There's no a single simple answer, except: don't decide about the implementation first, instead competently and without prejudice evaluate your actual possibilities.
Also don't decide the language like "Python" or "Ruby" first. If you expect that the calculations are going to take a month, then code them in Ruby and wait the month for the result, you can miss the fact that you could have had the results in one day by just using another language, most probably without sacrifying the readability of the code much. Only if the task is really CPU-bound, of course.
On another side, if you have a ready solution in Python, and you'd need a month to develop the solution for other language, the first thing you have to consider is how often you plan to repeat the calculations afterwards. Etc.
There is a lot to be said for confirming that you have the right logic and then looking into something like PyPy/Cython/etc. or porting to a lower-level language.
Which language do you suggest which matches this?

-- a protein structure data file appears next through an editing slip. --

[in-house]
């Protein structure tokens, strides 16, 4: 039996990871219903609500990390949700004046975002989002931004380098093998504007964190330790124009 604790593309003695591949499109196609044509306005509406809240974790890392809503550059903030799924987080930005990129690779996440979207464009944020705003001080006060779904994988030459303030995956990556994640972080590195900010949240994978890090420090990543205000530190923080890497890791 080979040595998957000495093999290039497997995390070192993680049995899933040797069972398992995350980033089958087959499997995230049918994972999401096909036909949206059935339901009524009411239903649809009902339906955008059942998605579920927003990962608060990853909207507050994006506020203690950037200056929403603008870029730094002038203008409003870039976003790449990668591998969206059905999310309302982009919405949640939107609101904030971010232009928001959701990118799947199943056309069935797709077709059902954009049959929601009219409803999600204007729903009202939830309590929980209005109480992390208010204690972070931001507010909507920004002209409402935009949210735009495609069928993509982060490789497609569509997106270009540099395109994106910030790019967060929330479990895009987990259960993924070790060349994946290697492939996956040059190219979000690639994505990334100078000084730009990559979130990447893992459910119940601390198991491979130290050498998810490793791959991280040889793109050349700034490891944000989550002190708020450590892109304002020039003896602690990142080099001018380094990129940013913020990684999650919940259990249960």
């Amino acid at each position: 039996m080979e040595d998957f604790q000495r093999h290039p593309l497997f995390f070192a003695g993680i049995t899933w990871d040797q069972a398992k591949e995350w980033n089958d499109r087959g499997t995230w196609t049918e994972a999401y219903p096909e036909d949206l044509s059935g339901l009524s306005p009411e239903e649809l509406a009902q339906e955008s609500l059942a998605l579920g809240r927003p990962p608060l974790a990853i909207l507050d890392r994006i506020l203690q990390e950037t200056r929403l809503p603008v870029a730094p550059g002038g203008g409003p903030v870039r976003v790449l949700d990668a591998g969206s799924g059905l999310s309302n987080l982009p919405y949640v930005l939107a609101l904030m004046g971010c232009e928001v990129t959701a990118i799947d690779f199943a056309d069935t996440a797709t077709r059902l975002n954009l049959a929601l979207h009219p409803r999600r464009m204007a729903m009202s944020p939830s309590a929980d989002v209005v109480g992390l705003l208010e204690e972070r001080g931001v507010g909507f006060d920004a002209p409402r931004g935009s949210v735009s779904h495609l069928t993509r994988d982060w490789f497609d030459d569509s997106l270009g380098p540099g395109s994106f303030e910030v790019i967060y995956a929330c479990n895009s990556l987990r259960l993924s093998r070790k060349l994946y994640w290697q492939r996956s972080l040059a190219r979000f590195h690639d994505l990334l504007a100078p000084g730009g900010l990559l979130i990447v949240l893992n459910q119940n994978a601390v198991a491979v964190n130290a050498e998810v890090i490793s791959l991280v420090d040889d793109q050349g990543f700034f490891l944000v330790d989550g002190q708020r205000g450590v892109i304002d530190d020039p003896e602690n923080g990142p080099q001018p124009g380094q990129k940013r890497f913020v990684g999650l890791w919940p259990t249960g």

I don't know many people who use the language "numeric error handling characteristic" but I know the benefit of already having good written high-level primitives (or libraries).
The other area I've seen this a lot is caused by the way floating point math works not matching non-specialists’ understanding – unexpectedly-failing equality checks, precision loss making the results dependent on the order of operations, etc. That's a harder problem: switching to a Decimal type can avoid the problem at the expense of performance but otherwise it mostly comes down to diligent testing and, hopefully, some sort of linting tool for the language you're using.